The news media, perhaps out of deference to Democratic desires, or perhaps due to their inability to think independently and outside the box of daily “breaking news” stories, have failed to raise this question in any systematic way.  Why they haven’t is a great mystery, one of the great mysteries of mass psychology and mass political propaganda, which future historians of the press and mass media will be challenged to figure out.

As we wrote in “America has become a Country of the Absurd” on June 6, 2021,

It is as if some foreign country that is an enemy of democracy had launched a massive missile attack on the United States and unleashed a tasteless, odorless gas on the entire population, causing total amnesia regarding certain tenets of democracy and the rule of law.

One such bedrock principle of the rule of law is that crimes must be punished, that suspected criminals must be indicted and tried and, when found guilty, sent to prison.

Why do Biden, Garland, and the Democrats refuse to indict Trump and his co-conspirators?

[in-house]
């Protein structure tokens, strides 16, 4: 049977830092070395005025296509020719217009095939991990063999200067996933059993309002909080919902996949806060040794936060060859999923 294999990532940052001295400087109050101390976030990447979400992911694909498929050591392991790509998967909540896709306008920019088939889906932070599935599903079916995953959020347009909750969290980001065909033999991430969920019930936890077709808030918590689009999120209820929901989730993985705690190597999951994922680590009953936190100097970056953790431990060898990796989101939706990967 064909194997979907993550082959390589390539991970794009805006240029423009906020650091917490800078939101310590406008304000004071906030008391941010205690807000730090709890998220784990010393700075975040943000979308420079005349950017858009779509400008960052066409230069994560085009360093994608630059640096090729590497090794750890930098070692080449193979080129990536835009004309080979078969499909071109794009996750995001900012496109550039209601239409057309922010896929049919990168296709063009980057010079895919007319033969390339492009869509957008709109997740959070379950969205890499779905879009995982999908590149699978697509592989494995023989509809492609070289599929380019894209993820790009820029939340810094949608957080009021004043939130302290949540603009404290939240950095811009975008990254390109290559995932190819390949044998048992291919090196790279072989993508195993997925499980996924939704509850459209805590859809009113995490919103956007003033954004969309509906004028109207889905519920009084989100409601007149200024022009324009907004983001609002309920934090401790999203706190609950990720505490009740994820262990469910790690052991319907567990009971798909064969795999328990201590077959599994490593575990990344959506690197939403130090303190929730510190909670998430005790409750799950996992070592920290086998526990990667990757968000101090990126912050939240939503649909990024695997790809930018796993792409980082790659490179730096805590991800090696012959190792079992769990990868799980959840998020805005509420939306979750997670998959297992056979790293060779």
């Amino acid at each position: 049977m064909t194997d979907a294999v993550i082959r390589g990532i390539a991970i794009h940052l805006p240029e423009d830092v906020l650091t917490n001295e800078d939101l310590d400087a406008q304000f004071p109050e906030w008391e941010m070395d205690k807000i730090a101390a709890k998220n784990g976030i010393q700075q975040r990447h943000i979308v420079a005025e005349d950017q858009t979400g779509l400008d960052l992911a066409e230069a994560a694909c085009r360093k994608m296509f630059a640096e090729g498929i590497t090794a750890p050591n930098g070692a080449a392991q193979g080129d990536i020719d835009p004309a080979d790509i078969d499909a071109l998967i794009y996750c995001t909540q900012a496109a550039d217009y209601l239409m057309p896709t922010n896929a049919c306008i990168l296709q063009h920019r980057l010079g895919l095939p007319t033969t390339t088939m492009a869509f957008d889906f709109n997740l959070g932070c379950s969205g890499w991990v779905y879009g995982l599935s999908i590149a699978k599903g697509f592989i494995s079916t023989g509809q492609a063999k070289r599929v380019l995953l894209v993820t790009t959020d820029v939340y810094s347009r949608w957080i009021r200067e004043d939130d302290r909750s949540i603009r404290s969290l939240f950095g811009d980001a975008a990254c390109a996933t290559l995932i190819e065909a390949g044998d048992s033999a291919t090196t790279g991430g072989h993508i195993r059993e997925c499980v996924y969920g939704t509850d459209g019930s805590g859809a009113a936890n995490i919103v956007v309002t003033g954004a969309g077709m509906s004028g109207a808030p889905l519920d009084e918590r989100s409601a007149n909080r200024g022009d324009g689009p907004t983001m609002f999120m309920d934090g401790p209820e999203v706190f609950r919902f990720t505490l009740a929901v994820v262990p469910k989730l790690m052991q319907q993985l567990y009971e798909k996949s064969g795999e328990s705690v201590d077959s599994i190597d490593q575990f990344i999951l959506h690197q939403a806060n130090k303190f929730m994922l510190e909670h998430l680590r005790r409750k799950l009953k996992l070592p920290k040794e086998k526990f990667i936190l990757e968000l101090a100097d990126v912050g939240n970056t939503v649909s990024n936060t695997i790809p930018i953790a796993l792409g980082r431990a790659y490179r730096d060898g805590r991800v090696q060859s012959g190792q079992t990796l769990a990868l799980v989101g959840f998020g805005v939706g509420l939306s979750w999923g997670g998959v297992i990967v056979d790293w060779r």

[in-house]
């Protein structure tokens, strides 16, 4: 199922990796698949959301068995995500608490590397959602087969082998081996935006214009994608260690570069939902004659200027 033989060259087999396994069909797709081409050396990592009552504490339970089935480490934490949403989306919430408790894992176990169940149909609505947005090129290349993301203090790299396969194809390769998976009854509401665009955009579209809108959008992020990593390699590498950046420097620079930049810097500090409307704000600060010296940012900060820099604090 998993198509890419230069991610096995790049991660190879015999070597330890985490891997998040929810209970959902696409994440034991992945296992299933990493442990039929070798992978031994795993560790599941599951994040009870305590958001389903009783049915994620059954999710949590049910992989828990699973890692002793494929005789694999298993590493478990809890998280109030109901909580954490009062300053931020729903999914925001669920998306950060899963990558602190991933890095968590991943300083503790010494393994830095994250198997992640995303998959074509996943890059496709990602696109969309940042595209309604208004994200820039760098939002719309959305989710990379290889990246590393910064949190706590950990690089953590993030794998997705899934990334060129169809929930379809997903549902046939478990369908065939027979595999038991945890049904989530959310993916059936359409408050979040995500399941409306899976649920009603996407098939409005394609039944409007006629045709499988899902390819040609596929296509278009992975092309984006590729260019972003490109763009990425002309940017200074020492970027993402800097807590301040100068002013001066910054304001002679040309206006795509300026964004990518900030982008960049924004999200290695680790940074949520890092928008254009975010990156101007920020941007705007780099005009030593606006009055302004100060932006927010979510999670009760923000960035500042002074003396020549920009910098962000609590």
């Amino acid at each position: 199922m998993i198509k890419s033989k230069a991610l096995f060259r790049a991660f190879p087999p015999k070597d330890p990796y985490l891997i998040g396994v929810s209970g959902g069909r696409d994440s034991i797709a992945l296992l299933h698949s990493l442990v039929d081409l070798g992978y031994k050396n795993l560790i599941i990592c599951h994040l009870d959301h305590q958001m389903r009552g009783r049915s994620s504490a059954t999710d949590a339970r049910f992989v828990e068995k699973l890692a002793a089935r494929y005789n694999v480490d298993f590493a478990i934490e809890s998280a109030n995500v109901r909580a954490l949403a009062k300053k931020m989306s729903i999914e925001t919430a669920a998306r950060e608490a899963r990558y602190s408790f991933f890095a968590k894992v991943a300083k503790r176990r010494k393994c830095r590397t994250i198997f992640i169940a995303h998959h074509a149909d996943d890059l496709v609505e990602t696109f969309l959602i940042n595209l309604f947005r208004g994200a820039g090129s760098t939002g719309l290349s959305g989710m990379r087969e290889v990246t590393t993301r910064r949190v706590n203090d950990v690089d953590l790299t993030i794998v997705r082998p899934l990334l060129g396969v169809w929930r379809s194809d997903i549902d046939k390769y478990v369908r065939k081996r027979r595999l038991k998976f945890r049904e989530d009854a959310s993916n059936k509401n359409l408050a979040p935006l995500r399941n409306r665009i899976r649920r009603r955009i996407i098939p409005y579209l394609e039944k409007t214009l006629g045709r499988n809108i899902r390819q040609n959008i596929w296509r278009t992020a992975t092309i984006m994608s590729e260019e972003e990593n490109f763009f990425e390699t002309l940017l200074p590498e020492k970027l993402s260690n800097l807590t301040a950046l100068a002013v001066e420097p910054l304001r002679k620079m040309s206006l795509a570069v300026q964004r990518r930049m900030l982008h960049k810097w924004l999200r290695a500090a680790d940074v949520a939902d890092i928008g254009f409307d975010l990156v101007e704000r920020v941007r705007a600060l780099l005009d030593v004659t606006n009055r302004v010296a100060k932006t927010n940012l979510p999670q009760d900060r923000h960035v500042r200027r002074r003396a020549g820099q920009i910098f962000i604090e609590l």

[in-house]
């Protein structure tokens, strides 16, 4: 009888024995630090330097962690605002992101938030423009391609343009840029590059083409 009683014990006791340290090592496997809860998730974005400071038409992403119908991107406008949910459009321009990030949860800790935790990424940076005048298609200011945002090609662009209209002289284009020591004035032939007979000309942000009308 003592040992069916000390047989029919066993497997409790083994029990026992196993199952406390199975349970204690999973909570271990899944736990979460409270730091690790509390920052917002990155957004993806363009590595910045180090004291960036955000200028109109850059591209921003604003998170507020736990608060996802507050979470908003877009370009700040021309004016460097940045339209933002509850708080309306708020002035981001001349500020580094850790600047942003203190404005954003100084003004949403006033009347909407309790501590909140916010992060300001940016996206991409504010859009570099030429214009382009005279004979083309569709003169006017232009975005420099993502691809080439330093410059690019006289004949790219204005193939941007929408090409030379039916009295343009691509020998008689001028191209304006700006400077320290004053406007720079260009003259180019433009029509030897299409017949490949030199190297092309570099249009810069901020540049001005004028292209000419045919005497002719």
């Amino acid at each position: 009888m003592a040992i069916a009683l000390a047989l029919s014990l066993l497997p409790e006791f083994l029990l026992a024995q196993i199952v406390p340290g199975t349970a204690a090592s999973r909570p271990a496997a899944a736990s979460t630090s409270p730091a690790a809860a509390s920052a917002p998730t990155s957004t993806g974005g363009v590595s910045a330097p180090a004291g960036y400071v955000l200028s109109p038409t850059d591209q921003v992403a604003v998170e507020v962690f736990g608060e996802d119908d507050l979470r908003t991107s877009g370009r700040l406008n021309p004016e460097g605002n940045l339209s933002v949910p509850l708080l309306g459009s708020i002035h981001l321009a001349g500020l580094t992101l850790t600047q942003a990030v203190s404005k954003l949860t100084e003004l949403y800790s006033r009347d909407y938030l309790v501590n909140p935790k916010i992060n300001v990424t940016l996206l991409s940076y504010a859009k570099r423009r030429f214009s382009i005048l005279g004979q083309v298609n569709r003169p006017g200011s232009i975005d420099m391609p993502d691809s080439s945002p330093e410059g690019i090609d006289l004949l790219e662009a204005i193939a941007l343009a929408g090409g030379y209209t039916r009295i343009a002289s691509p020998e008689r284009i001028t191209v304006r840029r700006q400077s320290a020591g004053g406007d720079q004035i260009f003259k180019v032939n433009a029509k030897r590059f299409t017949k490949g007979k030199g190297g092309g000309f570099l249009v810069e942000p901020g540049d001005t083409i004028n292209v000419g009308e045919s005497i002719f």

Let us now consider the arguments for not prosecuting Trump and his co-conspirators. To date, in The Trenchant Observer we have focused on the rule of law, and the mandatory requirements of a rule-of-law state to prosecute the authors of serious crimes, even when they are present or former high government officials.

But what are the arguments against prosecuting Trump and his Republican co-conspirators?

All but one of these arguments are not legal arguments, and the one legal argument–related to the requirement of proving intent–is a spurious legal argument made by politicians playing lawyer, not by serious lawyers. However inadvertently, these politicians and pundits have assumed the role of defense attorneys, making arguments for the Defense, however weak.  If any Justice Department lawyers are making these arguments, or even raising them in background conversations with journalists, they are doing so in bad faith.

Nonetheless, aside from the “intent” argument, the non-legal arguments against indicting Trump must be seriously considered, because they have apparently persuaded Biden, Garland, and the Democratic leaders to forego the prosecution of Trump and his allies for the serious electoral and other crimes they have apparently committed.

What, indeed, might be the arguments against prosecuting Trump and his Republican co-conspirators?

First, Democrats may be making the political calculation that they can retain control of the Senate and the House if they just focus on their economic and other programs, which are aimed at improving the lives of voters.